On Thursday, Harry Reid came out and did something that I never thought I'd see a Democrat do: he attacked the media. In a statement, he said it was the media who set an artificial deadline of the August recess to pass President Obama's health care reform bill:
“That is a deadline that you created,” Reid told a group of about 75 reporters. “It’s not like we don’t have a product. Significant progress has been made … The mere fact that this wasn't done by last Friday or by five o’clock doesn't mean we’re not going to get a quality product." [http://thehill.com/leading-the-news/senate-dems-blame-media-for-august-health-deadline-2009-07-30.html]
When I heard that, I didn't think Reid was telling the truth. He is a Senator after all. And, sure enough, he wasn't. Turns out Reid himself was one of the many voices who either set the time frame or went along with it, as a blog post from Trish Turner at FoxNews.com points out. [http://congress.blogs.foxnews.com/2009/07/30/dear-sen-reid-the-media-didnt-do-it/]
Reid and a few Senate Democrats also took swipes as more predictable targets: the Senate Republicans for holding up a bipartisan health care reform bill, the insurance industry for dumping millions of dollars into opposition research, doctors who opposed the health care reform bill for not understanding the severity of the problems with America's health care system.
But here's the thing: it's all one big lie, perpetuated by a small lie in Reid's case. The media didn't wake up one morning and say, "Let's set up an artificial time frame for Obama's health care plan so that when they fail we have something to talk about." If anything, the media have been one of Obama's greatest tools in getting his message out, in spite of everything that's come about within the past 2 months or so where the media have pushed back on Obama. So, why did Reid come out and attack the organ that can make or break Obama's health care bill?
Some of Reid's targets were predictable, but there's one target that is just under the surface that Reid didn't name outright, but is still a target. I think Reid did what he did as a means to blame the House Democrats and Nancy Pelosi in particular for hamstringing the health care reform bill. Although the "Blue Dog" Democrats were the prime movers behind the House bill being delayed, Reid knows there's enough criticism of Pelosi's leadership to be had. The issue became how to address it. Reid's tirade against the media provided that vehicle.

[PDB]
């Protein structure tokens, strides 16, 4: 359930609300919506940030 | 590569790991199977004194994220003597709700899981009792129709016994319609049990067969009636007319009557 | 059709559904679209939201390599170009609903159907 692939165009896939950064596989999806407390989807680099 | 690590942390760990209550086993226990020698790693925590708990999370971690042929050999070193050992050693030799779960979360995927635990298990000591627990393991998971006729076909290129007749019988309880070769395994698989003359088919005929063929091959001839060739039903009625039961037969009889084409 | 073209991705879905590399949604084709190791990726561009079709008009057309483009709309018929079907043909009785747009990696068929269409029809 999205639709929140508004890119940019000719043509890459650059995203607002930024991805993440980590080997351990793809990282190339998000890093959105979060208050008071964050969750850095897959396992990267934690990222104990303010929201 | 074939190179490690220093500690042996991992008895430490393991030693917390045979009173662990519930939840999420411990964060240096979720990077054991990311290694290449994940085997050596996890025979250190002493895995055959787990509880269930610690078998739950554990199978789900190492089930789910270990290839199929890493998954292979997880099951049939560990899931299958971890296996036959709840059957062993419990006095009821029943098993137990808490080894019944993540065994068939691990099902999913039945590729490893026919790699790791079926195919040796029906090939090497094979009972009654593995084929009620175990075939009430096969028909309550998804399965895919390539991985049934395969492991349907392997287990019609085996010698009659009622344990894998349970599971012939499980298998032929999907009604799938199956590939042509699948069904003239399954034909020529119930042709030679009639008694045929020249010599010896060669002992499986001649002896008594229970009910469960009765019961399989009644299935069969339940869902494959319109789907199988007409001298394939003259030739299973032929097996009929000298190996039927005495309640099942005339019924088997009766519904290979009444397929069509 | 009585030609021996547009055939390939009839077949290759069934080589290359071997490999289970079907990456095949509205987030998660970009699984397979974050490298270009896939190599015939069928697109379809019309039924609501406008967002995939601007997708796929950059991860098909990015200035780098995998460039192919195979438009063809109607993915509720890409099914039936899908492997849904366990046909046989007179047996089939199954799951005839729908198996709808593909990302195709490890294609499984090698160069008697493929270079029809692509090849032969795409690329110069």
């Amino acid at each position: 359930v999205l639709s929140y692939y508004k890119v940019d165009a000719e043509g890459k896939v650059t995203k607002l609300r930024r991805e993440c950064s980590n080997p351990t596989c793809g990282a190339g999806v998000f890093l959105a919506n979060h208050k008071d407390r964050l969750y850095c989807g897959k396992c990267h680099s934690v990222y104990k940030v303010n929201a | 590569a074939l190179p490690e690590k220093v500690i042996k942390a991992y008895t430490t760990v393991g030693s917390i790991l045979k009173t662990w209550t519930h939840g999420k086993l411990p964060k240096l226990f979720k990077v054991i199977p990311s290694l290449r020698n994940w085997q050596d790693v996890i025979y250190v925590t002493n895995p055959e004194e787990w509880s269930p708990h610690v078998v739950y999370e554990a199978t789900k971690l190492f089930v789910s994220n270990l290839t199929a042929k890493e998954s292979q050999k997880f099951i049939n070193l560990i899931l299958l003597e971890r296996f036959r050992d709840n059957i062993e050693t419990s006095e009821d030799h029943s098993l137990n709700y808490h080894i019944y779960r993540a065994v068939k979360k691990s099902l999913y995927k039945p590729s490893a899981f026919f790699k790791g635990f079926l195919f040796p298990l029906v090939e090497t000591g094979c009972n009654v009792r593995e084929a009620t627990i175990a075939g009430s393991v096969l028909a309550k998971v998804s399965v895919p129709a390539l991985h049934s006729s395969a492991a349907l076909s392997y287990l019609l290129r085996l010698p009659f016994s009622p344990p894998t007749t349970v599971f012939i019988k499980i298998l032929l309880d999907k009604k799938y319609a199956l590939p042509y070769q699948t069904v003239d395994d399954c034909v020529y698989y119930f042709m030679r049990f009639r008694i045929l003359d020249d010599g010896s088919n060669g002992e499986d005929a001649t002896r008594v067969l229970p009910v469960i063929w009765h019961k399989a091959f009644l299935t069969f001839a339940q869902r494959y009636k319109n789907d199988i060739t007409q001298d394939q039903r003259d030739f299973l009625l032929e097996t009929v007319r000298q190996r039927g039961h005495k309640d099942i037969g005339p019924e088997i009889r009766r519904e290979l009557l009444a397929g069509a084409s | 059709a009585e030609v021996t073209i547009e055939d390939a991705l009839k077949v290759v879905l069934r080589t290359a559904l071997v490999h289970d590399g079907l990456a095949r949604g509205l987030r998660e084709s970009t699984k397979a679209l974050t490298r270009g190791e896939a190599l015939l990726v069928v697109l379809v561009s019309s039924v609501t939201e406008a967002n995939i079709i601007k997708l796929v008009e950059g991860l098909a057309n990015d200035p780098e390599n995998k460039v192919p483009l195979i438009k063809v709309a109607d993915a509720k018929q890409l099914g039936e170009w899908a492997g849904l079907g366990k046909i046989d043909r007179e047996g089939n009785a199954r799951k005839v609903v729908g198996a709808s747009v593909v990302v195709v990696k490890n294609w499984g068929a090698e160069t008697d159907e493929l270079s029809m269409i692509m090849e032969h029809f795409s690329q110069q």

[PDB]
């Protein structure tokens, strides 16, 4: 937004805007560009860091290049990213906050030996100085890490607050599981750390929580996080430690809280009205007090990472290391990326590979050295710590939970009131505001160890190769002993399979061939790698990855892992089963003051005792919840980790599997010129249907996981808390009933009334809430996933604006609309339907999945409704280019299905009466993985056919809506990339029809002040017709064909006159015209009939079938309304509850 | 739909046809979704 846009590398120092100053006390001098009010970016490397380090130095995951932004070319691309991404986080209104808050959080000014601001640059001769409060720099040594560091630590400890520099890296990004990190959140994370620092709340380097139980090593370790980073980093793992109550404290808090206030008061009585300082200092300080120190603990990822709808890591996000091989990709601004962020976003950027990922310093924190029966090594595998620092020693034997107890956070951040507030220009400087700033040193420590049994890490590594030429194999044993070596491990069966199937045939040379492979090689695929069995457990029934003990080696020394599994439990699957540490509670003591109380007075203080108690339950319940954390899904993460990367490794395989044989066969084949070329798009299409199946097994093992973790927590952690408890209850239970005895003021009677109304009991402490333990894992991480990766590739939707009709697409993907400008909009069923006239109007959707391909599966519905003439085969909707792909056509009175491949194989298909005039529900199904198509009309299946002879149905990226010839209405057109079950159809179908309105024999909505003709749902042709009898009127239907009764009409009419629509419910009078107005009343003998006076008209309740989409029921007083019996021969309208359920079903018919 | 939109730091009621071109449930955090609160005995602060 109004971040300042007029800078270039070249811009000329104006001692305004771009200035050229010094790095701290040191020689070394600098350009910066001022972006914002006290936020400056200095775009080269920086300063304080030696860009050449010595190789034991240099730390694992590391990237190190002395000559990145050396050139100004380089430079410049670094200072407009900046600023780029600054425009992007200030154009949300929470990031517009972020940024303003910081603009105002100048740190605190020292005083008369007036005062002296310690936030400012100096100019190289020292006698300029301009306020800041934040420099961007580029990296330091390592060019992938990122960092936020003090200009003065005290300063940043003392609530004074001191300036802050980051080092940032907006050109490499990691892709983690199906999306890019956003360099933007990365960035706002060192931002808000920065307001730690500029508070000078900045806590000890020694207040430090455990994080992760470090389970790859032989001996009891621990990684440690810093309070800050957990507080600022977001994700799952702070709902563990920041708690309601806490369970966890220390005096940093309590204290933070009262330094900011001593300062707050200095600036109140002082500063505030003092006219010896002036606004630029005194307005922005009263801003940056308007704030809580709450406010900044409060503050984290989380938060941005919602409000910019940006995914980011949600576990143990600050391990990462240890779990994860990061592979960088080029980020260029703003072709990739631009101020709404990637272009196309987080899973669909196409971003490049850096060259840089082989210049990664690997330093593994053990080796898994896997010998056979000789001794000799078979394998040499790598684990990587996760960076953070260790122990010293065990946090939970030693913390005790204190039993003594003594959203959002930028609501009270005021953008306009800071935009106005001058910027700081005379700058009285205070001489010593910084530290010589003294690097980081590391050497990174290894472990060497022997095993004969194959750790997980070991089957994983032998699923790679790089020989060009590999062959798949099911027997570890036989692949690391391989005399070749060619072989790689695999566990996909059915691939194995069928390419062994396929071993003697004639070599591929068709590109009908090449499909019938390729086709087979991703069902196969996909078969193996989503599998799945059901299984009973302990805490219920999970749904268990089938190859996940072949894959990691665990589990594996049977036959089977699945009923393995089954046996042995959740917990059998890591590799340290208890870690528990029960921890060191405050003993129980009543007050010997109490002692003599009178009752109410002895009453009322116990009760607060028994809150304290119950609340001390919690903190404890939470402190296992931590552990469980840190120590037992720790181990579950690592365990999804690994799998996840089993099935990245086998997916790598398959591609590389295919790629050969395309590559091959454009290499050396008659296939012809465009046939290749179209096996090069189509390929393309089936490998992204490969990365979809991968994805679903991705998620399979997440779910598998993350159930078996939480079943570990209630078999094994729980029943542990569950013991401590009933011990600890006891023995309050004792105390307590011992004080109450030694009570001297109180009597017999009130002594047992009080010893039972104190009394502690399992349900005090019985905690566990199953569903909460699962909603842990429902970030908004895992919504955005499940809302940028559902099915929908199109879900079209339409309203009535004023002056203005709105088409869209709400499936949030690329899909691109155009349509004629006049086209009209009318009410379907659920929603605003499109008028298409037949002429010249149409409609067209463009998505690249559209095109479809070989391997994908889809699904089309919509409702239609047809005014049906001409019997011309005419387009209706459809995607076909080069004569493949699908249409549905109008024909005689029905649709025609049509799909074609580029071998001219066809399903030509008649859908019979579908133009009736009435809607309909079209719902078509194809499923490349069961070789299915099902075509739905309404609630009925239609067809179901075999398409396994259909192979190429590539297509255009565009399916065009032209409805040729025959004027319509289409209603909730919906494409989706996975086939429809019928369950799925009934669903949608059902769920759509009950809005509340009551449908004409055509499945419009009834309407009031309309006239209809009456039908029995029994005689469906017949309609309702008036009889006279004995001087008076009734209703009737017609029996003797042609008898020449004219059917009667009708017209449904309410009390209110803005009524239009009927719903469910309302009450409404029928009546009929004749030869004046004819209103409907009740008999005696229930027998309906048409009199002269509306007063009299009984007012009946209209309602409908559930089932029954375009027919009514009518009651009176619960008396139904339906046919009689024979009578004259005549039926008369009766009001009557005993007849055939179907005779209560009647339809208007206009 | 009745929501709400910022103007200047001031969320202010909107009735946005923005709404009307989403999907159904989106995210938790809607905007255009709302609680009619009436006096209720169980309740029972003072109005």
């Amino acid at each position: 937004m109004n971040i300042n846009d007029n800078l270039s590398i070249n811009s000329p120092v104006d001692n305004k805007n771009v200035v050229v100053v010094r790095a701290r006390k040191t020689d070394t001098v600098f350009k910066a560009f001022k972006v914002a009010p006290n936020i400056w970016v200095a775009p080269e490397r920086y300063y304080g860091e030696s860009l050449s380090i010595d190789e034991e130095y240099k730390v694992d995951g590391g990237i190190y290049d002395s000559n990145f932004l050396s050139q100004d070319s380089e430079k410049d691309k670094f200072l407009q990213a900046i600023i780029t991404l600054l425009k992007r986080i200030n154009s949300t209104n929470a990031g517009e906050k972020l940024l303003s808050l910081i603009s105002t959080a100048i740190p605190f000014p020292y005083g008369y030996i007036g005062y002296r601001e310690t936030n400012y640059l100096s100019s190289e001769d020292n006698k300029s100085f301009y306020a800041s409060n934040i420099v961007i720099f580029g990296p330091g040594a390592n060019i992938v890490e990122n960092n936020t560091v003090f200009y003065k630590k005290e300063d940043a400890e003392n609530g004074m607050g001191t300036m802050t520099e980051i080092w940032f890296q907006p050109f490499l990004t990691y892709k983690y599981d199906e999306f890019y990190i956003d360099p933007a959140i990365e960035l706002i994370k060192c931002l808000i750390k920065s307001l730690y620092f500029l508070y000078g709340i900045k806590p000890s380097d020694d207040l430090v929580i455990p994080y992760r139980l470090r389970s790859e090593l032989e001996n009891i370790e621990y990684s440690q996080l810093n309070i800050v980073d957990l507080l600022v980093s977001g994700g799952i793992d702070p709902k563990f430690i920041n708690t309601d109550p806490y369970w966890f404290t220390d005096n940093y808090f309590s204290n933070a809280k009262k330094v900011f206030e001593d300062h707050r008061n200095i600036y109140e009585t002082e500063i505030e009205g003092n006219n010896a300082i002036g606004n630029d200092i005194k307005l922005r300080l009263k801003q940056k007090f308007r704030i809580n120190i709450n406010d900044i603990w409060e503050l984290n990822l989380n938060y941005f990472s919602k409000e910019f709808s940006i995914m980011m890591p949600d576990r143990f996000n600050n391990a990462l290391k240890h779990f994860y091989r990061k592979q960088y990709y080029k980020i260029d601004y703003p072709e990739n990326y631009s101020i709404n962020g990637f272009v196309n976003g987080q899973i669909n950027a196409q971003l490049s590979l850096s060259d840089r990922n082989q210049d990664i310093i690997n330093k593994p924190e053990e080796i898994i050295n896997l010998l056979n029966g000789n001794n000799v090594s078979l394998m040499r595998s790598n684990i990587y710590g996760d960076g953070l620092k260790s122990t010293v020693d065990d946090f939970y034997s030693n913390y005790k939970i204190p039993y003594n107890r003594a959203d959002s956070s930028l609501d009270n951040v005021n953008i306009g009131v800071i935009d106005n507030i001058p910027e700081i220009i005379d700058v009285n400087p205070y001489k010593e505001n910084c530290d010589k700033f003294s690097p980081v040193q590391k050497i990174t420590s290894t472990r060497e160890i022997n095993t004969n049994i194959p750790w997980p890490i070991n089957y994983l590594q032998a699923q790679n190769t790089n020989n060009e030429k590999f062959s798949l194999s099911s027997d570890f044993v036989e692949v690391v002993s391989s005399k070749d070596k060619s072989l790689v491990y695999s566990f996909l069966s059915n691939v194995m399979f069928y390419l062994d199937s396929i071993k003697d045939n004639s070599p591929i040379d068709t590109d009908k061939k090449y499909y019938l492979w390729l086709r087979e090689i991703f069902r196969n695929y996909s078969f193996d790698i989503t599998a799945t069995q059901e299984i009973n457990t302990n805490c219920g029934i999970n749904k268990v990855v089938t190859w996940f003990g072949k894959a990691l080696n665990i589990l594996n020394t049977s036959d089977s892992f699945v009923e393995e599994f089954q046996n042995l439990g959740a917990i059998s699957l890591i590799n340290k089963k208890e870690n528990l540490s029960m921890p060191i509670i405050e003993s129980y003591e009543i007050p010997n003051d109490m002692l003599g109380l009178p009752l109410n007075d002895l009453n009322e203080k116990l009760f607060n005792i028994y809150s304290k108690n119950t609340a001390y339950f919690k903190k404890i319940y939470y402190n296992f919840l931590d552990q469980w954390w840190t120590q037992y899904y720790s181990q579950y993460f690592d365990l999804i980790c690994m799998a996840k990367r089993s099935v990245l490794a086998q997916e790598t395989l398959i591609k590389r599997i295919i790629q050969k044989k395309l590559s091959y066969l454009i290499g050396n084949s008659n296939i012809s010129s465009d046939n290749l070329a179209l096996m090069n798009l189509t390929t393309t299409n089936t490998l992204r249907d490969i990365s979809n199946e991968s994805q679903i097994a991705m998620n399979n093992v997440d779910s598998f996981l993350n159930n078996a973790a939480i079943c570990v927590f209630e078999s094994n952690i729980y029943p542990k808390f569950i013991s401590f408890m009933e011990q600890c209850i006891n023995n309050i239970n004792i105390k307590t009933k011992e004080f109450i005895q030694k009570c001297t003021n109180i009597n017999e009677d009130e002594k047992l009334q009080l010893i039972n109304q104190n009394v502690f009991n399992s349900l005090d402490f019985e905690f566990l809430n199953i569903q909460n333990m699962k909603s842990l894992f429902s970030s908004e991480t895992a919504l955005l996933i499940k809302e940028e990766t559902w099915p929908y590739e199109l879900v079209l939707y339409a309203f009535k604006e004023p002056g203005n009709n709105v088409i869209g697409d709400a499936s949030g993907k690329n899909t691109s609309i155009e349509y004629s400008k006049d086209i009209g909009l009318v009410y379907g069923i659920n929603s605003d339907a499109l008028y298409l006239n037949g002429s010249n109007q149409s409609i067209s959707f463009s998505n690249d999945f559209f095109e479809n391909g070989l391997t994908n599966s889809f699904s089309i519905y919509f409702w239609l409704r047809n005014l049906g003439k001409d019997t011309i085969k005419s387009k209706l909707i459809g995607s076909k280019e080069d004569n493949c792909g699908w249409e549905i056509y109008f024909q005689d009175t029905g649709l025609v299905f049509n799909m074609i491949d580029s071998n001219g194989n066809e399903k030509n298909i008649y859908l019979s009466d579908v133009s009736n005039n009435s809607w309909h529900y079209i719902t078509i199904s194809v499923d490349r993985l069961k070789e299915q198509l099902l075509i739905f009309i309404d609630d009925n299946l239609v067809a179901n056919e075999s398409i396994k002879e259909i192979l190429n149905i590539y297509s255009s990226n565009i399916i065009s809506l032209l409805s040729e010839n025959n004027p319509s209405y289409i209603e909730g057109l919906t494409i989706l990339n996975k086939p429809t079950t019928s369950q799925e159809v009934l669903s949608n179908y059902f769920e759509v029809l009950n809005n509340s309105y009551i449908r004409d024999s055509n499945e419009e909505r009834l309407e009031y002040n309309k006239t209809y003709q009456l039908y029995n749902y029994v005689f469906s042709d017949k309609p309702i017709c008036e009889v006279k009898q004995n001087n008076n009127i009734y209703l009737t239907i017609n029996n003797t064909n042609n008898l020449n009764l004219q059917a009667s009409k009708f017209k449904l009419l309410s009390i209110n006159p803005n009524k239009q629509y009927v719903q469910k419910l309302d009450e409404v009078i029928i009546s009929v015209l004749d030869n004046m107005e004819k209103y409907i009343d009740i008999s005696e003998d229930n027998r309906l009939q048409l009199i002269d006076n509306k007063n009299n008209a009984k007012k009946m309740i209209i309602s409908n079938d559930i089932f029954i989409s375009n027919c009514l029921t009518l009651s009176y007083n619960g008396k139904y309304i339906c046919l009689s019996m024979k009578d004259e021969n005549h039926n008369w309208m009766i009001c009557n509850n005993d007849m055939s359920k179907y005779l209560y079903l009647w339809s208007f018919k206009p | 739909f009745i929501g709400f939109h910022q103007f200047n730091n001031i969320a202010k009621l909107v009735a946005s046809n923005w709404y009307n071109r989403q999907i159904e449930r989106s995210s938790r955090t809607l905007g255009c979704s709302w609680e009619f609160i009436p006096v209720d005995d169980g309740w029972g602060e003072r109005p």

Reid had a few objectives with his press conference, but at the top of the list was to run intereference for the Obama Administration at a time when it needed help keeping the wheels on the wagon. By doing that, Reid is setting himself up as the good guy, with Pelosi being the bad guy...or gal in this case. I've said that the tension between Reid and Pelosi right now would hurt Obama in the long run because Reid and Pelosi act like a privy council from the Middle Ages. They know Obama lacks the political sophistication they've developed, so they try to guide him and shape him into the President they want him to be.
Ah, but there's a catch. Reid and Pelosi have their own agendas fused with their attempts to shape Obama's future, and those agendas put them at odds with each other. With Pelosi's failure to produce a workable health care reform bill before the August Congressional recess, Reid saw an opportunity to assert himself as Obama's "only true friend in Washington." That's where the attack on the media and his fellow Senate Democrats' attacks on doctors, the Senate Republicans, and the insurance industry come into play. By attacking those obvious targets, Reid makes himself look like a champion, while subtlely taking digs at Pelosi for her failure.
With one press conference, Harry Reid set forth a disinformation campaign that could have serious consequences down the road, especially if the House fails to pass Obama's health care reform package. But the one who stands to gain the most in either case is Reid himself. If the House passes the bill, he'll get a chance to prove his leadership. If the House fails, Reid can go back and say that it would have passed if Pelosi hadn't been so incompetent as Speaker of the House. It's a complete win-win for Reid.
And it all started with an attack on the media.